Sucker for a deep-dish that’s hard to find in Canada? Or do you prefer a thin and chewy Neapolitan pizza typically eaten with a knife and fork? What about Detroit-style, with thick square pieces and the sauce on top? To become an at-home pizza master, first, decide what style you want, then outfit your kitchen with the correct tools.
WHEN THE MOON HITS YOUR EYE
The AVPN (Associazione Verace Pizza Napoletana), the governing body of Neapolitan pizza certification, does not cut corners when it comes to process. (The online training course includes eight hours of theory.) While the AVPN doesn’t have a recipe for home cooks, there are key elements of making this specific style of pizza: Tipo 00 flour, a very hot oven and a short cooking time (the temperature should be around 700 F; cook time is about 90 seconds).
Because of the extreme heat required, a dedicated oven is the biggest investment, but online chefs are most passionate about the Ooni (we found one on sale and available in Canada), as well as this five-star rated Mimiuo Portable Gas Oven (that includes pizza stone), the details of which we get more info below.
Who it's ideal for: Anyone who’s tried this style of pizza and vowed to master it at home.
Why we're endorsing it: The Mimiuo oven is small, powerful, easy to assemble and heats up to 1,000 F.
Where it could use improvements: Specifically made for 13-inch pizzas; requires propane tank.
Size/weight/dimensions: 27" x 17" x 10".
A note on another ingredient, San Marzano tomatoes: look for the D.O.P. seal (it signifies that the products come from a region in Italy with rich soil, producing these unique tomatoes) as there are some knock-off brands that try to pass for authentic, but aren’t grown in the Campagnia region of Italy. Also, if the oven doesn’t include one, you’ll need a ceramic pizza stone built to withstand the high heat. It’s like Little Italy in the kitchen.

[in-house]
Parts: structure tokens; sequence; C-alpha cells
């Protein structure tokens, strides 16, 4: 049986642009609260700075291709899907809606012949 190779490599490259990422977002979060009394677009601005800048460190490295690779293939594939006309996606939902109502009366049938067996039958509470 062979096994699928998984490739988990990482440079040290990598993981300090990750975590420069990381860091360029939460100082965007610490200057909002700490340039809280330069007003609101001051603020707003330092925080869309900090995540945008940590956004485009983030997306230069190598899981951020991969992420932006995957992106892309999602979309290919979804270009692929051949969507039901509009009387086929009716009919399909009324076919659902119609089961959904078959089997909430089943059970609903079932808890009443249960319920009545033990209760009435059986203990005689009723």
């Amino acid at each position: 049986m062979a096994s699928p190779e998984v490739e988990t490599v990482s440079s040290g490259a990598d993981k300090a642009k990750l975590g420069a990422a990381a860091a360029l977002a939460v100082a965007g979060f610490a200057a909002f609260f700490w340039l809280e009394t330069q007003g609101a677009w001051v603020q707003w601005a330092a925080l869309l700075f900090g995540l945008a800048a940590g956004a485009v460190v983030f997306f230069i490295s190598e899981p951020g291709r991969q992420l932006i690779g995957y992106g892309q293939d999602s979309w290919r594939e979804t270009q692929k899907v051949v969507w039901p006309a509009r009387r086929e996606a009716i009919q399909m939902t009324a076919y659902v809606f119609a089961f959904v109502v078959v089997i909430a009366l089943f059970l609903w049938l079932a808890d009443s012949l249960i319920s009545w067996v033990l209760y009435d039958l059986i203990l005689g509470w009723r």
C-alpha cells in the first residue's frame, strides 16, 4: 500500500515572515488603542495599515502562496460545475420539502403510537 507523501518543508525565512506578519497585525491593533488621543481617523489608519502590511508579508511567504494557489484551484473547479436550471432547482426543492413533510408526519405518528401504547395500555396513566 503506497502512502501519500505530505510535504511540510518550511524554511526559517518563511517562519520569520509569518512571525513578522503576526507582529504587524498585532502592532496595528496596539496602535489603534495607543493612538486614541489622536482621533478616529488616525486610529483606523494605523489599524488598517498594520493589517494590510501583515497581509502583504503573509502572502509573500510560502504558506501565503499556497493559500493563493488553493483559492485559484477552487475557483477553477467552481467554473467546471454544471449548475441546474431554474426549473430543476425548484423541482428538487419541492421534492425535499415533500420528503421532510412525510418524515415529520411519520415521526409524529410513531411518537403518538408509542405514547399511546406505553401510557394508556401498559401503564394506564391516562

THE WAY TO RECREATE A DEEP DISH EXPERIENCE
Did you once visit Chicago and have a slice of gooey, deep-dish pizza, only to never be able to replicate the experience at home? Thickness is key here (with dough and cheese) and this user-friendly recipe from Sally’s Baking Addiction takes us through the entire process (note: the recipe time is over four hours because the dough needs a few hours to chill). Obviously, a deep pan is a must.
Who it's ideal for: Anyone who prefers a hearty pizza pie.
Why we're endorsing it: Depth, size and ease of use.
Where it could use improvements: Two pans are recommended for the recipe above.
Size/weight/dimensions: 9” x 2” deep.
DETROIT-STYLE IS HAVING A MOMENT
Detroit-style pizza is all the rage right now, but getting the thickness, crispy edges and dense (but still soft) middle is an art. The key to it is a dark, anodized pan like this five-star option on Amazon. It is specifically made for hot ovens (despite the thickness, it only takes about 12 to 15 minutes to cook through) and metal tools will not scratch it. When layering, be sure to start with the pepperoni (a Detroit pizza staple), cheese, then sauce on top. (This post includes instructions on dough, baking tips and a tomato sauce recipe.)
Who it's ideal for: Anyone who wants to master crispy edges.
Why we're endorsing it: Construction, price.
Where it could use improvements: Some users note damage after shipping.
FOR A DOUBLE LARGE WITH EVERYTHING
Making a large pizza loaded with ingredients (yes, we mean pineapple) doesn’t require a PHD in dough. A perforated pan helps ensure the pizza is cooked evenly with a crispy (but not burnt) bottom in a regular oven.
Who it's ideal for: Anyone who wants to crank out large pizzas at home.
Why we're endorsing it: Made in Canada, price, construction, ease of use.
Where it could use improvements: Not dishwasher safe.
Size/weight/dimensions: Two 16-inch trays.
Top any style with fresh basil from your very own garden — check out our guide to fall planting.
HOW TO WARM UP PIZZA
Leftover pizza is sometimes even better than the fresh product but for those who don’t like it cold, there’s always a question about the best way to get it hot. (We’ll ignore the microwave, which is sacrilege.) Wrapping it in aluminium foil and warming it in the oven works but if there’s a cast-iron skillet in the kitchen, try a skillet, a bit of water and a lid (see the entire process here). If you don’t have a seasoned skillet, we’ve got you covered with this option for under $30.